Guide to the Best Apple CarPlay Wireless Adapter in 2021

If you’re an Apple user, you’re probably a fan of multiple connected devices. Indeed, their convenient ecosystem is one thing that makes iPhones so popular. You can use them seamlessly with your MacBook, or control your other devices with Siri. But all too often, this convenience has ended where the Apple ecosystem begins. For instance, cars use their own on-board circuitry for GPS, radio controls, and other applications. So while you could use your smartphone to control pretty much anything in your house, automotive control remained elusive.

This started to change in 2014, with the introduction of Apple CarPlay. CarPlay is an automotive application that’s designed to pair your car with your smartphone. It uses your car’s dashboard for call controls, voice-to-text, and other features. You can also call up music, or even ask for directions. Supported apps even have larger buttons and a specialized automotive interface. Now, you can use many phone apps in your car, something that used to be impossible. But how well does this work in practice, and which cars does it work on?

In short, it depends. But as with many applications, a wireless adapter can come in handy. We’ve looked at Bluetooth FM car transmitters in the past, which is a related, but different concept. Today, we’ll be looking for the best Apple CarPlay wireless adapter. We’ll begin by reviewing the Carlinkit 2.0. This adapter has near-universal compatibility for different models, but only covers certain model years. Next, we’ll examine the Carlinkit CPC200. This adapter is compatible with several model years, but not all vehicles for those years. Finally, we’ll look at the OTTOCAST U2-One. This adapter has two color options, and works with many vehicles. Which one is going to be best for you? Let’s dig a little deeper, and see what we uncover!

apple-carplay-wireless-adapter

Why Use a Wireless Adapter For CarPlay?

Before we begin, let’s talk a little bit about CarPlay compatibility. How do you know if this is even going to work? The good news is that Apple has supported CarPlay since 2014. You can use it with literally every iPhone starting with the iPhone 5. Unless you’re using a decade-old iPhone for some reason, you won’t have any issues there.

On the vehicle side, things are a bit different. Almost every major manufacturer, other than Tesla, supports CarPlay on at least some models. However, many only offer limited support on a handful of vehicles. If that’s not already confusing enough, it may or may not be standard on a given model. In most cases, you’ll have to choose a particular dashboard model if you want AirPlay to work. Thankfully, Apple maintains an online list of compatible vehicles. If you’re not sure if your car supports AirPlay or not, that’s the best place to start.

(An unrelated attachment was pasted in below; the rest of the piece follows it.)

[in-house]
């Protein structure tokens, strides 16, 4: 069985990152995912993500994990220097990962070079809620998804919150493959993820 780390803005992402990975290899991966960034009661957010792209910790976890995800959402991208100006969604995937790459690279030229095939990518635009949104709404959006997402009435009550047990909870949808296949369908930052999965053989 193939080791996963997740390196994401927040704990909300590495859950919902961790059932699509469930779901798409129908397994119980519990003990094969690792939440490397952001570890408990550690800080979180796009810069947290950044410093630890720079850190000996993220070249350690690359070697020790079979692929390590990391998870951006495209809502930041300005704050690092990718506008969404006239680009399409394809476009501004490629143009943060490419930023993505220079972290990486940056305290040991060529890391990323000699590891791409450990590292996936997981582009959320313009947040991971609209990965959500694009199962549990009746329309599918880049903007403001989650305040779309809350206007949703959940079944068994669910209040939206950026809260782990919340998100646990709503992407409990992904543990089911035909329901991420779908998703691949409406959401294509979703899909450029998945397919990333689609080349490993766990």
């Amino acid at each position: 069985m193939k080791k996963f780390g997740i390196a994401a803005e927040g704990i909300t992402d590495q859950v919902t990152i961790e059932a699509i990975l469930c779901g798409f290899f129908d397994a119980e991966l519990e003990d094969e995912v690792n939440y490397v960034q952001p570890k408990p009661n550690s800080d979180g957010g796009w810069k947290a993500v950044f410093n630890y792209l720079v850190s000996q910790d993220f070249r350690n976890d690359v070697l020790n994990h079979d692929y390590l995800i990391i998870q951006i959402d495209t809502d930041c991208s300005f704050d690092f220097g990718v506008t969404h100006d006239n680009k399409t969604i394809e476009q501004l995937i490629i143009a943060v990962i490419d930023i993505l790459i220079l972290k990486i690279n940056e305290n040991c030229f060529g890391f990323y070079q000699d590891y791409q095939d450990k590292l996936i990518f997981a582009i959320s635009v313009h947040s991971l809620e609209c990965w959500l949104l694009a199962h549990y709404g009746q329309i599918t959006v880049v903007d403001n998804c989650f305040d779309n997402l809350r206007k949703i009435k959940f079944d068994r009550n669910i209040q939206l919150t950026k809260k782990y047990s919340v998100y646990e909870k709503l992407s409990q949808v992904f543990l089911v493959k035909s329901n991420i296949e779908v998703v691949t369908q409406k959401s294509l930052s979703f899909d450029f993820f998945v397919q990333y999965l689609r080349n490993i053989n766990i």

One other wrinkle of the CarPlay app is that it’s largely dependent on your vehicle’s controls. Some manufacturers favor touchscreens, while others prefer to use buttons or knobs. As a result, if you’re using CarPlay in a rental car, you may find you have to relearn most of your controls. Finally, when CarPlay is active, your phone screen will be locked out. This is to discourage you from texting and driving.

For most vehicles, you have to physically plug your phone into the car in order for it to work. This requires a Lightning to USB cable, and it can be a pain. You have to fiddle around with your phone every time you get into your car. Once it’s connected, your phone will then search for updates, and CarPlay will start working.

Starting in 2017, some manufacturers began offering support for WiFi connections. The first company to do this was BMW, with their 2017 5 Series. Since then, several other manufacturers have jumped in, mostly with luxury vehicle models. More support is slowly being added on more vehicles, but for now, a wired connection is still the norm. If you want to connect wirelessly instead, you use a wireless adapter. That way, you won’t have to plug your phone in every time you enter your vehicle.